Metro councilors on Thursday unanimously approved the Willamette Falls Riverwalk master plan, the long-term vision that will guide development and public access at the former Blue Heron paper mill site in downtown Oregon City.
The riverwalk, trails, a public boat dock and other amenities will bring visitors up close to North America’s second most powerful waterfall, which has remained largely hidden behind industrial buildings for more than a century. The first phase of the riverwalk could open as early as 2022, pending approval of permits.
“I am more than pleased to support the master plan here and look forward to not just the riverwalk but the redevelopment of that entire site becoming the national destination that has been presented and envisioned by this group,” Metro Councilor Craig Dirksen said.
Building the riverwalk is the first step in a larger effort known as the Willamette Falls Legacy Project, a collaboration between Oregon City, Clackamas County, Metro and the State of Oregon. Oregon City commissioners are expected to consider approving the master plan in February.
The riverwalk would be built in phases. The first phase includes repurposing the boiler complex and Mill H buildings to provide upper and lower scenic overlooks. It would also provide for some restoration work, public gathering places and the demolition of some of the more than 50 buildings to prepare the site for future improvements.
The first phase, including the planning work done to date, is estimated to cost $25 million. Metro contributed $5 million using money from the natural areas bond measure voters approved in 2006. Rediscover the Falls, the nonprofit friends group, is hoping to fundraise $10 million for the first phase of the riverwalk.
“Based upon the support and interest secured to date, we are confident we can achieve this goal,” Shelly Parini, interim director of Rediscover the Falls, told Metro councilors at the meeting. “Selling the majestic Willamette Falls takes only one viewing. Once you feel the spray of the falls on your face and hear the wild roar of the river, you’re hooked.”
Future phases would be planned in coordination with the private owners of the site and would depend on available funding. Improvements would include trails along the Portland General Electric dam to allow visitors even closer views of Willamette Falls with an overlook at the Hawley Powerhouse foundation site. Additional work would complete the signature public gathering place nicknamed “the public yard,” convert Mill O into a sheltered gathering spot, restore the historic shoreline to support native plants and fish and additional improvements.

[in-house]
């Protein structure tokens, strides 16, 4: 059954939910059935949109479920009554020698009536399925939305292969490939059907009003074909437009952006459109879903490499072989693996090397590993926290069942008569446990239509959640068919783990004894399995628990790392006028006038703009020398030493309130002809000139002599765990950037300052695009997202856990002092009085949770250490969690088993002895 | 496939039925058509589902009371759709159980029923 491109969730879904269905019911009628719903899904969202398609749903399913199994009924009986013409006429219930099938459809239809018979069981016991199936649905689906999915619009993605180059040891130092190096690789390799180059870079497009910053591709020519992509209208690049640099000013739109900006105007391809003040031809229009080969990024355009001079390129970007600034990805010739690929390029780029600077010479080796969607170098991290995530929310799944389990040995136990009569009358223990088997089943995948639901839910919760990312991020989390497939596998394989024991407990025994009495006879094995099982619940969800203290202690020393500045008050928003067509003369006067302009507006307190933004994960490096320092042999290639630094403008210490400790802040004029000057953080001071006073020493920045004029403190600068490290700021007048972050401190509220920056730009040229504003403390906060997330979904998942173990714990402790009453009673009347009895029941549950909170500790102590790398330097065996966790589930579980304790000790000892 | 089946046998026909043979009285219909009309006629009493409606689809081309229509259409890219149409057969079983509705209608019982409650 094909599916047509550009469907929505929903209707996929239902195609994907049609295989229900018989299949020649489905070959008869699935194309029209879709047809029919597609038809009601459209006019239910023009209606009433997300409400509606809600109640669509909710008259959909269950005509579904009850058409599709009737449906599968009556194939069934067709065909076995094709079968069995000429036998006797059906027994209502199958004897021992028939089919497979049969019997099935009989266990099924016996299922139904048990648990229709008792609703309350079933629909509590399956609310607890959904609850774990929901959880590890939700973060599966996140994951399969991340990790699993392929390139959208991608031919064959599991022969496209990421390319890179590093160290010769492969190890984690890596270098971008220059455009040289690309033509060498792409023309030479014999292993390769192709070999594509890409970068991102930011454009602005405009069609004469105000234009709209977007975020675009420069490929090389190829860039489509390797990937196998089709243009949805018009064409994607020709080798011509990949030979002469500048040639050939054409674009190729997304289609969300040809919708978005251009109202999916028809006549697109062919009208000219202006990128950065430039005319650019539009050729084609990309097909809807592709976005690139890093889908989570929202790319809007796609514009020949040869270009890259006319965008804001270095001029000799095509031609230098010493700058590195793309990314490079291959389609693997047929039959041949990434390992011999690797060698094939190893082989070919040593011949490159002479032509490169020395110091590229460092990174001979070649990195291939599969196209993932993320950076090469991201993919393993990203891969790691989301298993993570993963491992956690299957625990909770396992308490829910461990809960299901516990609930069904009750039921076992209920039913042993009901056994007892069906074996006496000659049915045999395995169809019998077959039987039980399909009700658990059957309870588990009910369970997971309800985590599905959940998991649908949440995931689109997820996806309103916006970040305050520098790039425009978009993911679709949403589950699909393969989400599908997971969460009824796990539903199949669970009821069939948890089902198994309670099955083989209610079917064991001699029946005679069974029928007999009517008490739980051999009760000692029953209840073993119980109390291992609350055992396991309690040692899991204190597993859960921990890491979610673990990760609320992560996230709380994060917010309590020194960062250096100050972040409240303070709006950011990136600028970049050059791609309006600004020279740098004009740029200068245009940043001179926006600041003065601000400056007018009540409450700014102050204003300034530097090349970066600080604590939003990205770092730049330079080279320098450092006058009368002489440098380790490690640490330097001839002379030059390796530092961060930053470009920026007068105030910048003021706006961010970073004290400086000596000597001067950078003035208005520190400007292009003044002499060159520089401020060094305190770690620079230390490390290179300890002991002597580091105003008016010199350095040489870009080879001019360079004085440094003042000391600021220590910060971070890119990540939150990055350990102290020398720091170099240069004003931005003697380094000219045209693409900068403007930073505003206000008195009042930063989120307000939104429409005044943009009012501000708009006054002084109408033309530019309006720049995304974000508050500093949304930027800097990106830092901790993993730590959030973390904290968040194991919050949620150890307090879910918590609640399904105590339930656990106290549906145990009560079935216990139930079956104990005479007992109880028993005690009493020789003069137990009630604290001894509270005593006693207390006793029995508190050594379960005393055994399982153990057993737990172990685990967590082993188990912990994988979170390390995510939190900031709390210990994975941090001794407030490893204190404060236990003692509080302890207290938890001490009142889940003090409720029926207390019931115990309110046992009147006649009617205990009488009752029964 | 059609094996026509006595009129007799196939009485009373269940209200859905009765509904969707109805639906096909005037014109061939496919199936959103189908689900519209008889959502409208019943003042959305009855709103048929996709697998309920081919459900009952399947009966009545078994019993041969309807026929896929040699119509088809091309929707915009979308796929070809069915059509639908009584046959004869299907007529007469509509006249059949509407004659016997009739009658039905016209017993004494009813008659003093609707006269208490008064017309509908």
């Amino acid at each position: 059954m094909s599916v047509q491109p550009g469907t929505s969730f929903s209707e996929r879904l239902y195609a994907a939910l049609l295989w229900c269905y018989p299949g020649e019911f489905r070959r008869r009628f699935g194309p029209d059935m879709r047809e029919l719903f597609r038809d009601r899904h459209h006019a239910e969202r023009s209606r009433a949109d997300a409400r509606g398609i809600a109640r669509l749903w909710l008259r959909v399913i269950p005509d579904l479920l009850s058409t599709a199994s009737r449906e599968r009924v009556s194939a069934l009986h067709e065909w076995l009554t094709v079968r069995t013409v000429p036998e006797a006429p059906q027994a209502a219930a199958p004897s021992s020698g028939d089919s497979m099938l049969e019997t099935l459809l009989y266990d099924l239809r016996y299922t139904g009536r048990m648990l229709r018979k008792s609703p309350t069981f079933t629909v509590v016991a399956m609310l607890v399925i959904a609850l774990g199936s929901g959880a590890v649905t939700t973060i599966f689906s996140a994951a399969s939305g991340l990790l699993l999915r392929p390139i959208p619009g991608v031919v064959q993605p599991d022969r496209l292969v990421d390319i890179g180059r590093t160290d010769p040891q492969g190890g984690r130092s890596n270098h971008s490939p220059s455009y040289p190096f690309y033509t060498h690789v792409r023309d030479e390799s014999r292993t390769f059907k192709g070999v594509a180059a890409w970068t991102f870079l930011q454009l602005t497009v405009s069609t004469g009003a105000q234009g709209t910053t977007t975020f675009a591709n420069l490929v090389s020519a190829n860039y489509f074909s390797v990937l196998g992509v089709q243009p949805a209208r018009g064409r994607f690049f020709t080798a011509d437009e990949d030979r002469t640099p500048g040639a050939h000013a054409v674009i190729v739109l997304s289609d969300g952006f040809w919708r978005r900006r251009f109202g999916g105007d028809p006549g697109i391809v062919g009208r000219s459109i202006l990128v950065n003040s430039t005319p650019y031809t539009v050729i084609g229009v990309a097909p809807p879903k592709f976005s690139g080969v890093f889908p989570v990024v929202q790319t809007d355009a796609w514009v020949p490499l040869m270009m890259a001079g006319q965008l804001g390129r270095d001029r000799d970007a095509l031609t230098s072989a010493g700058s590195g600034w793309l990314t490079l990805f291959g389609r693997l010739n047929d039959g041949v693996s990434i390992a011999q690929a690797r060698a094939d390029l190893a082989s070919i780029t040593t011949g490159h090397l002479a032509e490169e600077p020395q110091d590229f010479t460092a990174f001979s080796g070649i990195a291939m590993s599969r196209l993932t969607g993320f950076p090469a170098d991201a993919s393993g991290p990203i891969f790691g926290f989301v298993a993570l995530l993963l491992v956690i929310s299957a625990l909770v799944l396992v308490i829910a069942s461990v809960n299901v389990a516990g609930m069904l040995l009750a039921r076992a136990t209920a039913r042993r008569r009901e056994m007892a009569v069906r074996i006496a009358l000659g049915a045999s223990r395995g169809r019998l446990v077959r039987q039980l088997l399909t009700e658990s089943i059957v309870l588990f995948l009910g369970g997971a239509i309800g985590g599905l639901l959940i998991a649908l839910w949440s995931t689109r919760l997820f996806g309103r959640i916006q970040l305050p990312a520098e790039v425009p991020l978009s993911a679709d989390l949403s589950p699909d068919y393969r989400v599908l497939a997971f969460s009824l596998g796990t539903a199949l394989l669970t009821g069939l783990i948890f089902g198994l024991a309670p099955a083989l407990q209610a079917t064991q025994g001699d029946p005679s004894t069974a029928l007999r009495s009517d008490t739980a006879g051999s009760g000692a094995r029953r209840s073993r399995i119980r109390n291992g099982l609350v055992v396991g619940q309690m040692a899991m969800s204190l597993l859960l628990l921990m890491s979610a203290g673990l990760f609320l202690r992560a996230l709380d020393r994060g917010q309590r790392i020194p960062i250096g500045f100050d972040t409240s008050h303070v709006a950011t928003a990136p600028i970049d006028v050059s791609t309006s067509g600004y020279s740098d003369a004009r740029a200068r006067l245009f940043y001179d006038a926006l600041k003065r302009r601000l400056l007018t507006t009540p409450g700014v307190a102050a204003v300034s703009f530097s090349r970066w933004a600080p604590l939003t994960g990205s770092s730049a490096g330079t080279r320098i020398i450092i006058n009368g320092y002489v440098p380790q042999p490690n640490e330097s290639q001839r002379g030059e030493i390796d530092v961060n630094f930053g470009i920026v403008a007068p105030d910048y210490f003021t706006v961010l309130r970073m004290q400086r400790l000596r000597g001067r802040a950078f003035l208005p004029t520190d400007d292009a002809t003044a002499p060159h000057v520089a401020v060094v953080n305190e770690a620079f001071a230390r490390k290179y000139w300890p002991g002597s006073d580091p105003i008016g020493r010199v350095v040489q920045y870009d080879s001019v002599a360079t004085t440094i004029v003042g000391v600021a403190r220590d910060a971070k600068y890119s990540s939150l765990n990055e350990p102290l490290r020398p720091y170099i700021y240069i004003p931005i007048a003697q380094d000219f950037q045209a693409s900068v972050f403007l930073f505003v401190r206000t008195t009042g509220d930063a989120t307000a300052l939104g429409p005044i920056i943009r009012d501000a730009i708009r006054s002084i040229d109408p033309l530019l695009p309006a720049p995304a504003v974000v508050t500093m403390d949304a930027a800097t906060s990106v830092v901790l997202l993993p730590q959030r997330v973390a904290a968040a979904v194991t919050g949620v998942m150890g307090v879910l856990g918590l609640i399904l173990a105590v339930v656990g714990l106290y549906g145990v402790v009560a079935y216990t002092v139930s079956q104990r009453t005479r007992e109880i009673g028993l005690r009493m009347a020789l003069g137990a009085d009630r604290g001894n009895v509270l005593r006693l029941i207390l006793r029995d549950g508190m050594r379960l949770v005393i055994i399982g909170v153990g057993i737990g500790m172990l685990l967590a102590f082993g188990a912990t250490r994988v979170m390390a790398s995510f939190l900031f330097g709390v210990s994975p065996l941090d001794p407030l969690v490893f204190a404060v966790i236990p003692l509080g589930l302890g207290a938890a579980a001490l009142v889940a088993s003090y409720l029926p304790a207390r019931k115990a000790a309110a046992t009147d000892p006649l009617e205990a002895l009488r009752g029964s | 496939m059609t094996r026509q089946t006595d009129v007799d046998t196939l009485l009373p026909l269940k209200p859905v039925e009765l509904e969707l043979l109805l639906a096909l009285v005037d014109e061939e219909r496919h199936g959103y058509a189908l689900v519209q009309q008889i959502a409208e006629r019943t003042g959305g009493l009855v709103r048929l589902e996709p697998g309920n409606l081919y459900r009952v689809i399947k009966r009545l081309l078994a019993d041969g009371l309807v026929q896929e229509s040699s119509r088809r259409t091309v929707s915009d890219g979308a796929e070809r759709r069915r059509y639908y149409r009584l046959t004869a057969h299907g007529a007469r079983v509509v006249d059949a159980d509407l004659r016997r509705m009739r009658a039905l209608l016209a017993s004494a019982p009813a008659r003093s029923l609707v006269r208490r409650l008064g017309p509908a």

“The Willamette Falls Riverwalk will connect the people of Oregon City to Willamette Falls and reconnect residents, businesses and visitors alike with a rich history of the area,” said Phil Lewis, Oregon City community services director.
Starting in winter 2015, project leaders and the design team of Snøhetta, Mayer/Reed and DIALOG worked on the riverwalk’s planning, design and community engagement. Through the process, project leaders and the design team held five major public events and more than 50 community conversations, hearing from thousands of community members to learn more about the types of experiences they want to enjoy at Willamette Falls. A tribal advisory board provides input from members of five tribes with historic and current ties to Willamette Falls. The design incorporates the four core values of the project: historical and cultural interpretation, healthy habitat, public access and economic redevelopment.
“The benefits of redevelopment at the site will be significant. It will bring millions in tax revenue and involve greater visitor spending in the area,” said Don Krupp, Clackamas County Administrator. “Redevelopment can transform Oregon City’s already promising downtown to what will be a national-caliber destination.”
More than 600 people attended a June 2017 open house at OMSI to learn more about the riverwalk design.
The project hit a delay in September, when the four partner agencies sent a letter to Falls Legacy LLC, the private owner of the site, asking for the owner’s cooperation to move the project forward and apply for required permits. Falls Legacy had previously donated an easement for the riverwalk and agreed to contribute money toward design, preliminary engineering and maintenance costs.
Before any work would start, project officials would need to first obtain permits, complete preliminary design and engineering and develop construction drawings. Thursday’s approval of the master plan is an important step to move the project closer to realizing the long-term vision for the site, said MG Devereux, deputy director of the Oregon Parks and Recreation Department.
“It’s a special place to the heritage of Oregon and the people who were here before European settlers,” he said. “(The master plan) is a tremendous document and a great milestone in moving us forward.”